Arms

Very few patients present with symptoms related to major occlusive arterial disease of the arms but symptoms of claudication and rest pain do occur. Brachial emboli are relatively common and the presentation is nearly always with numbness and weakness rather than a white hand. Management involves local anaesthetic embolectomy followed by long-term anti-coagulation.

Figure 15.14. Intra-arterial thrombolysis.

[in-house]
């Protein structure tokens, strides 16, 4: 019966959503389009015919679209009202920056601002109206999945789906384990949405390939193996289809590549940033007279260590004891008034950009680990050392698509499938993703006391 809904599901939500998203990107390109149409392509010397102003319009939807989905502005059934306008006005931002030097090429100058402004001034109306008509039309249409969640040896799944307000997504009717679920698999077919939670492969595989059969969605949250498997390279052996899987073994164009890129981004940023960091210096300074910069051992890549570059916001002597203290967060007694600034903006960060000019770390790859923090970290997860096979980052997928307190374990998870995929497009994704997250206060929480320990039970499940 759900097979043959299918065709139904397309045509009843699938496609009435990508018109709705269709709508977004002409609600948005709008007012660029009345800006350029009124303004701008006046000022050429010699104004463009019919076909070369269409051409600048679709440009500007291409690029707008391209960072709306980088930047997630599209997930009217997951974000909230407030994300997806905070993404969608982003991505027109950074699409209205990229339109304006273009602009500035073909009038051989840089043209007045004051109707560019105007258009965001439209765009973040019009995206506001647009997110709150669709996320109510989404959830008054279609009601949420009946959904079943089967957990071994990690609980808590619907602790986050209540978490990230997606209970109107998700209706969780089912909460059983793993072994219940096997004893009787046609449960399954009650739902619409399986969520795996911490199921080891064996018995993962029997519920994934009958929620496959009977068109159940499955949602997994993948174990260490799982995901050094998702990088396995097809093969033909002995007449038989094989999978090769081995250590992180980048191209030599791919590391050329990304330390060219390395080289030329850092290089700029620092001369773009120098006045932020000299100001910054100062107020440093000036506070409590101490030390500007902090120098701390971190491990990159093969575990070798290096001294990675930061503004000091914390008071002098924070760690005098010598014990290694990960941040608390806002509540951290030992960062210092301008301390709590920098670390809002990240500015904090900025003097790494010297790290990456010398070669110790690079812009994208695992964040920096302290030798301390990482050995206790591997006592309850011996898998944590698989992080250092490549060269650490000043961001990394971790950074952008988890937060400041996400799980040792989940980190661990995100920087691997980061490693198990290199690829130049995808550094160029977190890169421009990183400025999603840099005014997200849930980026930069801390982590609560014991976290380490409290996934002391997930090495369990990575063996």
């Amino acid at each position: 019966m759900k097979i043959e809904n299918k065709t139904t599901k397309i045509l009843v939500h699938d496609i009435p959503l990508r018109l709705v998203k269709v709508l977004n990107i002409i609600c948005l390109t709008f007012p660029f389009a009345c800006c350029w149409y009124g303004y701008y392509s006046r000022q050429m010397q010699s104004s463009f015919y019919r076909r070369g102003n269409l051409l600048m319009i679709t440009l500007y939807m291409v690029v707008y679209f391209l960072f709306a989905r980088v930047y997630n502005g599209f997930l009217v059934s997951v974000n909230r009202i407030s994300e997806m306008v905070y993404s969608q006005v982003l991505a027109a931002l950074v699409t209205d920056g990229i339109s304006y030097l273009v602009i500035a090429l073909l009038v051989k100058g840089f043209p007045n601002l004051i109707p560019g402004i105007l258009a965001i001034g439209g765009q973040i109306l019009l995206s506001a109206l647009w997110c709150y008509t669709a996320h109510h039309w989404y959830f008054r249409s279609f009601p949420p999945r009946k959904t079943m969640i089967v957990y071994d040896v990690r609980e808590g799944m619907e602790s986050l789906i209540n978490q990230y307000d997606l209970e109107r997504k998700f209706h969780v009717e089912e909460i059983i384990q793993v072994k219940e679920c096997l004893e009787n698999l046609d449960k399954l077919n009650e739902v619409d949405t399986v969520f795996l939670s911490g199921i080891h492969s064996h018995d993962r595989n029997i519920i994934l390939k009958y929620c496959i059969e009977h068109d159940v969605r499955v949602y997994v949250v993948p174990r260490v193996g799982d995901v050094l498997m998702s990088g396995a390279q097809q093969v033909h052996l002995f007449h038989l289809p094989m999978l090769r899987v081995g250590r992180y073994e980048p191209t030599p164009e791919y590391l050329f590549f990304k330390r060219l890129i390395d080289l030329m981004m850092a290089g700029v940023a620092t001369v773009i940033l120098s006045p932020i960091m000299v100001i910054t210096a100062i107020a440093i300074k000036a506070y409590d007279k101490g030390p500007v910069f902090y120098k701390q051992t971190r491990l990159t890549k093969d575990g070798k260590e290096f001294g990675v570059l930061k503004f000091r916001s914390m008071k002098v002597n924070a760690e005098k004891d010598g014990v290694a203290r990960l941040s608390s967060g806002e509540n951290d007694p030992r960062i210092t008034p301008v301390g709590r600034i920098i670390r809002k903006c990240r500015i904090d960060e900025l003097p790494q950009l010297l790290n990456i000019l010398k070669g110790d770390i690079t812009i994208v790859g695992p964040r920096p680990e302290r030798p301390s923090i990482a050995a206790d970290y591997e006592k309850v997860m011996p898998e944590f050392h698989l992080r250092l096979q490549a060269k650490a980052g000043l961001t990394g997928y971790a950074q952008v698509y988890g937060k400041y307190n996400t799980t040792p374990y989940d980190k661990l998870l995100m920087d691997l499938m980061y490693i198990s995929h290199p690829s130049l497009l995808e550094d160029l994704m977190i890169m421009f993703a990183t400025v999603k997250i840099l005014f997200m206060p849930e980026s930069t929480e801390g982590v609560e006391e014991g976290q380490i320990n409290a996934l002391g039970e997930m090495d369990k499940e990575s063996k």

Raynaud's disease is common in younger patients. Vasospasm causes coldness and pallor in relation to certain stimuli (usually cold) followed by blue then red discoloration and pain as the arterial circulation dilates again. Occasionally, the disease is severe enough to produce digital ulceration or gangrene. The majority of patients can be managed by avoidance of cold stimuli and the use of heated gloves if needed. Nifedipine can give short-term relief but headache often limits its use in the long term. Episodes of ulceration or gangrene may require guanethidine blockade or hospital admission for prostacyclin infusion or trans-thoracic endoscopic sympathectomy.

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